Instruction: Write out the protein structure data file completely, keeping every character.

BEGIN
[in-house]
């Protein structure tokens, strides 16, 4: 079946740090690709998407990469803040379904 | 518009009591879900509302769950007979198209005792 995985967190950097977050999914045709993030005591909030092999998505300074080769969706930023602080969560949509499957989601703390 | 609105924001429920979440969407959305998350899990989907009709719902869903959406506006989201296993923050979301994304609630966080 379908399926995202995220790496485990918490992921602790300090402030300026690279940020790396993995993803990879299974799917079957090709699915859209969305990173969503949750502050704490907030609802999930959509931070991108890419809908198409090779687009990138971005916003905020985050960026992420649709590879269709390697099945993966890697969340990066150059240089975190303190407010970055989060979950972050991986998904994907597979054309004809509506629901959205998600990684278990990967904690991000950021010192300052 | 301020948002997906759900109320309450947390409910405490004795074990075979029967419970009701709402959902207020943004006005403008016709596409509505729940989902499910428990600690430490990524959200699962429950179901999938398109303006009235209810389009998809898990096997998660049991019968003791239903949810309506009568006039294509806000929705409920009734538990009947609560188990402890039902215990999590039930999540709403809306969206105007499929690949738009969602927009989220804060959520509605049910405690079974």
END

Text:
[in-house]
């Protein structure tokens, strides 16, 4: 079946740090690709998407990469803040379904 | 518009009591879900509302769950007979198209005792 995985967190950097977050999914045709993030005591909030092999998505300074080769969706930023602080969560949509499957989601703390 | 609105924001429920979440969407959305998350899990989907009709719902869903959406506006989201296993923050979301994304609630966080 379908399926995202995220790496485990918490992921602790300090402030300026690279940020790396993995993803990879299974799917079957090709699915859209969305990173969503949750502050704490907030609802999930959509931070991108890419809908198409090779687009990138971005916003905020985050960026992420649709590879269709390697099945993966890697969340990066150059240089975190303190407010970055989060979950972050991986998904994907597979054309004809509506629901959205998600990684278990990967904690991000950021010192300052 | 301020948002997906759900109320309450947390409910405490004795074990075979029967419970009701709402959902207020943004006005403008016709596409509505729940989902499910428990600690430490990524959200699962429950179901999938398109303006009235209810389009998809898990096997998660049991019968003791239903949810309506009568006039294509806000929705409920009734538990009947609560188990402890039902215990999590039930999540709403809306969206105007499929690949738009969602927009989220804060959520509605049910405690079974």